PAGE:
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Colon Necrosis Due to Sodium Polystyrene Sulfonate with and without Sorbitol: An Experimental Study in Rats.

Ayoub I, Oh MS, Gupta R, McFarlane M, Babinska A, Salifu MO - PLoS ONE (2015)

Bottom Line: They were sacrificed after 48 hours of enema administration or earlier if they were very sick.There was no difference between sorbitol and mannitol when given without SPS.In a surgical uremic rat model, SPS enema given alone or with sorbitol or mannitol seemed to cause colon necrosis and high mortality rate, whereas 33% sorbitol without SPS did not.

View Article: PubMed Central - PubMed

Affiliation: Department of Medicine, SUNY Downstate Medical Center, Brooklyn, New York, United States of America; Department of Medicine, Ohio State University, Columbus, Ohio, United States of America.

ABSTRACT

Introduction: Based on a single rat study by Lillemoe et al, the consensus has been formed to implicate sorbitol rather than sodium polystyrene sulfonate (SPS) as the culprit for colon necrosis in humans treated with SPS and sorbitol. We tested the hypothesis that colon necrosis by sorbitol in the experiment was due to the high osmolality and volume of sorbitol rather than its chemical nature.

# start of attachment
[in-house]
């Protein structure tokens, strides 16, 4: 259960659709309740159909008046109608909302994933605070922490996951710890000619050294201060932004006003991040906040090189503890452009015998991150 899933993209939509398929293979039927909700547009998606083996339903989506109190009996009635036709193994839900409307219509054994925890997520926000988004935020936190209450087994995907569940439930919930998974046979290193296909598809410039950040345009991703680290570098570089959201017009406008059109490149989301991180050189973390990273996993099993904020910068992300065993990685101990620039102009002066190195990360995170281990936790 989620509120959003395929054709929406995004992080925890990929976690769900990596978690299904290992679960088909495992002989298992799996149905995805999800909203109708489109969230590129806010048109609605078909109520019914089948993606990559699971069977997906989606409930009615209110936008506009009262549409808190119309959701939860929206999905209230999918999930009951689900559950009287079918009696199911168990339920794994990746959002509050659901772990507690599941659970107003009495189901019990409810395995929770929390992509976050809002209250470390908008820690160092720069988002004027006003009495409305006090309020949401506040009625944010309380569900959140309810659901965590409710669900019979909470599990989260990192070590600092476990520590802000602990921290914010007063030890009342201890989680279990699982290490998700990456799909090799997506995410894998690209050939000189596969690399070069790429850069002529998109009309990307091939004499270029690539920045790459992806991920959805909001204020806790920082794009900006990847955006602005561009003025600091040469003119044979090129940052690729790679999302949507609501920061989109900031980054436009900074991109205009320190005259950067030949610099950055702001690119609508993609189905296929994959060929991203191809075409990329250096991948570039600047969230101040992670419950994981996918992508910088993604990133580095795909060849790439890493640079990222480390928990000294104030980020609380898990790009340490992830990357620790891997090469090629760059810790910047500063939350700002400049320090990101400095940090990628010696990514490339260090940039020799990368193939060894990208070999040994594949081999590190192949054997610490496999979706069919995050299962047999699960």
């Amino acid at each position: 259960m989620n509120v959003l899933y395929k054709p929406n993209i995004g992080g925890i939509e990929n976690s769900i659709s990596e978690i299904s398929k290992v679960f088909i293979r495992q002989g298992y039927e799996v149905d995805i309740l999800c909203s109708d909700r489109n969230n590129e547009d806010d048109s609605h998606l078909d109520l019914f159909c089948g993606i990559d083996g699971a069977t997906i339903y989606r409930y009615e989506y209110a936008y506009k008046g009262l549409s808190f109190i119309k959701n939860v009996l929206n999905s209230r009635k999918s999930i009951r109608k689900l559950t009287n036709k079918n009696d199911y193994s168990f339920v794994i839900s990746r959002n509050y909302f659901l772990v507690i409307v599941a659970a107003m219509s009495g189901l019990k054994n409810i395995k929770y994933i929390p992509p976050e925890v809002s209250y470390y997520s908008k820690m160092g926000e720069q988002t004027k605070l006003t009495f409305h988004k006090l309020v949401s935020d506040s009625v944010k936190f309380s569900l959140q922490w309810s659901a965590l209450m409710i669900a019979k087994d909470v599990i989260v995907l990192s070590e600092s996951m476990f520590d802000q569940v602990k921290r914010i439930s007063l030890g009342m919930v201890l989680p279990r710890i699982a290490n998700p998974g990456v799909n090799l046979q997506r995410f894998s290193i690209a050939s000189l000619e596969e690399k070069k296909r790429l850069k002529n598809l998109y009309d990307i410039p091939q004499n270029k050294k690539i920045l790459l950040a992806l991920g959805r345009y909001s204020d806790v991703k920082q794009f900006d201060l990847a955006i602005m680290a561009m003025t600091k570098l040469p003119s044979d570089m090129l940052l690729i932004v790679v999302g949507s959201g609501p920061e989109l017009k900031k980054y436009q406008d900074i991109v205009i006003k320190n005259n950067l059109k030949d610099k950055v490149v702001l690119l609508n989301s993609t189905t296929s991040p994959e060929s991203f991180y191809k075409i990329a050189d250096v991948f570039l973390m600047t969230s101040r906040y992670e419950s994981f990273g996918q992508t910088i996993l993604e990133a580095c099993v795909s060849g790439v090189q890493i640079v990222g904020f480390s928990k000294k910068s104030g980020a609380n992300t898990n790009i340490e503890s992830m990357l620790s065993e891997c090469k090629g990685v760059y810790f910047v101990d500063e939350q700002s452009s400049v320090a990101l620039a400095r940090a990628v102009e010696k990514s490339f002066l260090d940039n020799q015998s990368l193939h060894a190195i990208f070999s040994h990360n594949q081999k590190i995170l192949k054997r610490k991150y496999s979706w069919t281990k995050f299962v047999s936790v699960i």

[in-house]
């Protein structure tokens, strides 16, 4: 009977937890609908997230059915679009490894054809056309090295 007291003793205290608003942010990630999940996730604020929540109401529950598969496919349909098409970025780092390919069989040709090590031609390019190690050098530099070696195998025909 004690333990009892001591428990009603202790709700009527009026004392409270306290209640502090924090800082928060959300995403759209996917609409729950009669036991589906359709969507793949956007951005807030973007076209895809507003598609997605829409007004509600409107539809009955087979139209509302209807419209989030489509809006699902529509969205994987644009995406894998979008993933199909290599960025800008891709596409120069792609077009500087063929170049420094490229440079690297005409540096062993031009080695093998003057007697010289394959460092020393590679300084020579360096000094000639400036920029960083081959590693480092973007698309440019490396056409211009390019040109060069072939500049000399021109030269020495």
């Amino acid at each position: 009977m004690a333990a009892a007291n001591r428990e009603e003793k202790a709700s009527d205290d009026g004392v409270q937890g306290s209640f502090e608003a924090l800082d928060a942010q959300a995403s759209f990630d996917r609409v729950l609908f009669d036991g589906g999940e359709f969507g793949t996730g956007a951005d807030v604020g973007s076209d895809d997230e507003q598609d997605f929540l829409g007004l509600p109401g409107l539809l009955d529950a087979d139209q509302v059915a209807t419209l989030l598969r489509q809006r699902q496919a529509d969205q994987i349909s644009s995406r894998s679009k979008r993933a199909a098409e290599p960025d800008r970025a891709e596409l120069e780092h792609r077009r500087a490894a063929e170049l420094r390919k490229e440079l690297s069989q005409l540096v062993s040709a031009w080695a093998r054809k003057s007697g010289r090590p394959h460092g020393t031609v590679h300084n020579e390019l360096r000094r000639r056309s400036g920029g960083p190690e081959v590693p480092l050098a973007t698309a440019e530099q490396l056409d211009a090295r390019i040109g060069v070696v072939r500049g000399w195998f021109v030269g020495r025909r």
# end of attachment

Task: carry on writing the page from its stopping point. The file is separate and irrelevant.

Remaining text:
Methods: 26 rats underwent 5/6 nephrectomy. They were divided into 6 groups and given enema solutions under anesthesia (normal saline, 33% sorbitol, 33% mannitol, SPS in 33% sorbitol, SPS in normal saline, and SPS in distilled water). They were sacrificed after 48 hours of enema administration or earlier if they were very sick. The gross appearance of the colon was visually inspected, and then sliced colon tissues were examined under light microscopy.

Results: 1 rat from the sorbitol and 1 from the mannitol group had foci of ischemic colonic changes. The rats receiving SPS enema, in sorbitol, normal saline, distilled water, had crystal deposition with colonic necrosis and mucosal erosion. All the rats not given SPS survived until sacrificed at 48 h whereas 11 of 13 rats that received SPS in sorbitol, normal saline or distilled water died or were clearly dying and sacrificed sooner. There was no difference between sorbitol and mannitol when given without SPS.

Conclusions: In a surgical uremic rat model, SPS enema given alone or with sorbitol or mannitol seemed to cause colon necrosis and high mortality rate, whereas 33% sorbitol without SPS did not.

No MeSH data available.


Related in: MedlinePlus